The American Election: Trust
By Maria Luisa Díaz de León
When I began my 17-day journey, invited by the U.S. Department of State, the Foreign Press Center, and the International Center for Journalists, I wanted to inform my newspaper readers first-hand of one of the most important elections in the past years.
But what I learned, and want to reflect on, is that the United States has a heterogeneous, sometimes daring society. There is space for mistakes, but everything works because there is trust: trust in its institutions, in its democracy, in its laws, in its media, and even trust in its politicians.
When Arturo Montaño of the U.S. Embassy in Mexico explained the program’s details, I believed it was a good opportunity to experience a complex, distant electoral process, at times so near and part of the daily life for Mexico. I felt honored for the invitation and thankful to my newspaper for having nominated me. I can certify that my perception of the United States was different before and after November 4.
The relationship between my country and the United States is one of love and hate, sweet and sour. Our nations are intimately connected by our shared border, history, customs, climate and biodiversity. Therefore, for a Mexican journalist it is always a professional challenge to approach this country without considering our long common history. Mexico is now immersed in a bloody war where many Mexican young people are massacred in a war between and against drug cartels. Our newspapers report daily on executions and killings of innocents; the criminals kill journalists and throw grenades in our newsrooms.
In this context, to have watched such a moving election as the one on November 4, 2008 was a gift. I was an eyewitness to how millions of Americans organized to say “that’s enough”, to say no more war and to open the doors to the possibility of a better future for them – and also to the rest of the world.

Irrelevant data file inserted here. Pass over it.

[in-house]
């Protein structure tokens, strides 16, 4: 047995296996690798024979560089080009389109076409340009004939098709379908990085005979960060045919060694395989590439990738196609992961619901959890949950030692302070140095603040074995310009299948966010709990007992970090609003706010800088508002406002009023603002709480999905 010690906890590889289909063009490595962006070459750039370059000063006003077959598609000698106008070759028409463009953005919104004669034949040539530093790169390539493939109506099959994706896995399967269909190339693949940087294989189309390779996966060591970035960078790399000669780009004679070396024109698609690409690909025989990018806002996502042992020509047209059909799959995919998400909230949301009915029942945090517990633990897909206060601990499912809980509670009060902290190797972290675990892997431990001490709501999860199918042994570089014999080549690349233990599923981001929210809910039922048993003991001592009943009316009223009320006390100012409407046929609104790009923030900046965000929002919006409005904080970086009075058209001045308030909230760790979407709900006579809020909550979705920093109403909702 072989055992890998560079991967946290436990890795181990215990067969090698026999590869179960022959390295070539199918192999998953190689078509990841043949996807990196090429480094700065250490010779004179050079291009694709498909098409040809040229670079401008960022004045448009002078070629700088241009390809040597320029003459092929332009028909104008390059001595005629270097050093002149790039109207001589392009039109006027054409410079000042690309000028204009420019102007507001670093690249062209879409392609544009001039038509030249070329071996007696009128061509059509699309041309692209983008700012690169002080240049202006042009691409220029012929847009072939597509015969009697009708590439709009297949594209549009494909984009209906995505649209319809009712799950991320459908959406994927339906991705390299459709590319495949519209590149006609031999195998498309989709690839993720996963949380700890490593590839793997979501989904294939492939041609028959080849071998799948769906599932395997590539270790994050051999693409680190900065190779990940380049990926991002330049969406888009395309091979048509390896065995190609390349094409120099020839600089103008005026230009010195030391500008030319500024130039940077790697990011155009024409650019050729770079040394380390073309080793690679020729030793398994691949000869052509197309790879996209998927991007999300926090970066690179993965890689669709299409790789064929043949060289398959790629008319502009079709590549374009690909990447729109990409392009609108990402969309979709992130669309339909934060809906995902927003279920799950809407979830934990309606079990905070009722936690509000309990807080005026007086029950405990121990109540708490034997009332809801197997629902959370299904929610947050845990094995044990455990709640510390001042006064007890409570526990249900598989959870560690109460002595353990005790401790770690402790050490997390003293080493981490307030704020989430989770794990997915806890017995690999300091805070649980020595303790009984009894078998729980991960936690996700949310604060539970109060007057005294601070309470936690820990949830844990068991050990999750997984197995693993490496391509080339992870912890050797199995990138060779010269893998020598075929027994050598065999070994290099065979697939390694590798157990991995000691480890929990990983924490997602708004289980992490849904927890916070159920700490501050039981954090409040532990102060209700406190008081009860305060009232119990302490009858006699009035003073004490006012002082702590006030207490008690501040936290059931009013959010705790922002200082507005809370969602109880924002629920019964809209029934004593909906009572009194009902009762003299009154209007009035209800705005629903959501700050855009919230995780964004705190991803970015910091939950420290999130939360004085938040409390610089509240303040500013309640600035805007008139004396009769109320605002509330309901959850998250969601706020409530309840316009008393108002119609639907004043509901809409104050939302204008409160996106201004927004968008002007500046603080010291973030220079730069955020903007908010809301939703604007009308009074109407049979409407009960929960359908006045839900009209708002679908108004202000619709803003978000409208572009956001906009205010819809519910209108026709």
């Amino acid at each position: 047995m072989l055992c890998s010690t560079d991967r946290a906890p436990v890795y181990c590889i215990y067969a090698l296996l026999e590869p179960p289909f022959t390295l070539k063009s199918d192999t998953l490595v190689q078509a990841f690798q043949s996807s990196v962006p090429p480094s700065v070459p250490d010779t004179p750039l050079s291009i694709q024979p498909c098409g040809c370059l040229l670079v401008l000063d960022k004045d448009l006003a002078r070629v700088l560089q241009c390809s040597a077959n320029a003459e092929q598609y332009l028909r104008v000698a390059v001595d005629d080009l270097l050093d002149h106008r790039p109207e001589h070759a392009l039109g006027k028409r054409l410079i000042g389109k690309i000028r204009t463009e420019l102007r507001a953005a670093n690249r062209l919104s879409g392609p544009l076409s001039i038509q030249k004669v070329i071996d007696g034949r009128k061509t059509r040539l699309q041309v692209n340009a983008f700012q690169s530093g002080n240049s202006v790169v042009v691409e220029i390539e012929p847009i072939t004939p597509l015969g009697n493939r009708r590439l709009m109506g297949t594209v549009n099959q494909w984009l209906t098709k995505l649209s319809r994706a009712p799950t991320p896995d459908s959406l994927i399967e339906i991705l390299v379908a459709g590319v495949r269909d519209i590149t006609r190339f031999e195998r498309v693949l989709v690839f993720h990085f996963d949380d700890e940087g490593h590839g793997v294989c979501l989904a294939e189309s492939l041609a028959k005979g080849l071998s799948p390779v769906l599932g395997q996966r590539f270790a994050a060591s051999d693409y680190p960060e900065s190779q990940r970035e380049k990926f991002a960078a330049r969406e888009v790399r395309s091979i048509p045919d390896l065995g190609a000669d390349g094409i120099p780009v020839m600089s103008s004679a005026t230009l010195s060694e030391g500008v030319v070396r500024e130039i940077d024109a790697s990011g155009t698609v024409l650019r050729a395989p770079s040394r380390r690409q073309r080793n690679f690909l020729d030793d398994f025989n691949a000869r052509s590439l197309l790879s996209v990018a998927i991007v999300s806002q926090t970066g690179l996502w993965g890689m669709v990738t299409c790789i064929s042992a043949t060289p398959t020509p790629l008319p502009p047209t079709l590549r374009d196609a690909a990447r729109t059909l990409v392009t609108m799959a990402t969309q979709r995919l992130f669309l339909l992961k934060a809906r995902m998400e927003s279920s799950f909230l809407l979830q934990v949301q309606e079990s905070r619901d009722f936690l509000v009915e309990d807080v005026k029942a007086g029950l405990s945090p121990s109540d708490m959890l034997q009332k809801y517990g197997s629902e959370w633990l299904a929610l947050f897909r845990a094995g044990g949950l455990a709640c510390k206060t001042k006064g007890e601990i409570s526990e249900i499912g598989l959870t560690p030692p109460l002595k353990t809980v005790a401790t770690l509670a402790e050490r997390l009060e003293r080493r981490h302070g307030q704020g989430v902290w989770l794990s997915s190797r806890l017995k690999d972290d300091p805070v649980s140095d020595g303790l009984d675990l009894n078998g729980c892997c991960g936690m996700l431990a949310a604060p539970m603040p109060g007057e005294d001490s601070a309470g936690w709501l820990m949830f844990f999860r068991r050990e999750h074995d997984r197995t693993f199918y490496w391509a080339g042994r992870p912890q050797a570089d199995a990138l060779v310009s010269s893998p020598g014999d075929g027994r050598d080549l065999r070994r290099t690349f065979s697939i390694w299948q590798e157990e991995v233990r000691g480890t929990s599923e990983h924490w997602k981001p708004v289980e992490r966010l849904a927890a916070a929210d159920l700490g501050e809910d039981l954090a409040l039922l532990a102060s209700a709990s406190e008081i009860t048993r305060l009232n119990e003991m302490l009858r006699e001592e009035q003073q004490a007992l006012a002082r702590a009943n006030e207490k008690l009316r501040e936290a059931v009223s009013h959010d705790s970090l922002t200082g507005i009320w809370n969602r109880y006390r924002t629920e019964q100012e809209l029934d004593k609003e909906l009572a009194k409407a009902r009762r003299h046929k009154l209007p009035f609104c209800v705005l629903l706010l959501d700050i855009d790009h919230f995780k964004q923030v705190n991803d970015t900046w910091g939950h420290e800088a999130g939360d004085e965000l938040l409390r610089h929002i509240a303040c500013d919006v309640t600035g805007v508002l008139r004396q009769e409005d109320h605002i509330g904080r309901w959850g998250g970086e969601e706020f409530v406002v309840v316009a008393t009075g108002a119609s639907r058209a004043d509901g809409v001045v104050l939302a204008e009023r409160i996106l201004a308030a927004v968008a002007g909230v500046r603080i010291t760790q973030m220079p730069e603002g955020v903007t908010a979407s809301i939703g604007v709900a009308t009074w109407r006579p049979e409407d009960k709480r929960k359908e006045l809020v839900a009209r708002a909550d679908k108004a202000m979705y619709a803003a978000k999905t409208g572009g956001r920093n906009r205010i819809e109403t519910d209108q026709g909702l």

Miami – from hate to love
To have been assigned to Miami facilitated things for me because it is difficult to find someone who doesn’t speak Spanish, also because of the support of my new friends Audra Varch, Nancy San Martin, Frances Robles and Shelley Acoca at The Miami Herald.
From the powerful Cuban community to other Latin American immigrants, and including Anglos by necessity, they all speak Spanish. In Miami, the largest city in Florida, I had the opportunity to find all political positions. From the most moderate to the most extreme.
In the white senior community in the residential areas of Coral Gables and Coconut Grove, the majority of the people I interviewed spoke with fear about Barack Obama. They feared his youth and inexperience.
In a bus on 8th Street that took me to Little Havana where the old refugees of Cuba’s 1959 revolution live, I chatted with Doña Rafaela, 93 year old:
--- Are you going to vote?
--- Of course, now more than ever!
---And who are you voting for?
---McCain, of course. I would never vote for Obama because he is a socialist. That’s why I left Cuba, running away from Fidel Castro; and now comes this Barack Obama promising socialism; I would never vote for him!
I got off the bus in front of a barbershop. I entered and started talking with the clients: three old men exiled from Cuba.
When they started to speak, their words were loaded with hate against the Democratic candidate. They even lamented that the police had uncovered a plan to murder him in Tennessee. They accused him of being a socialist and a Muslim (as if this was a crime). “They are bunch of idiots!” said Antonio Ramos (87), regretting they were caught. “If they cut off his [Obama’s] head, it would be wonderful.”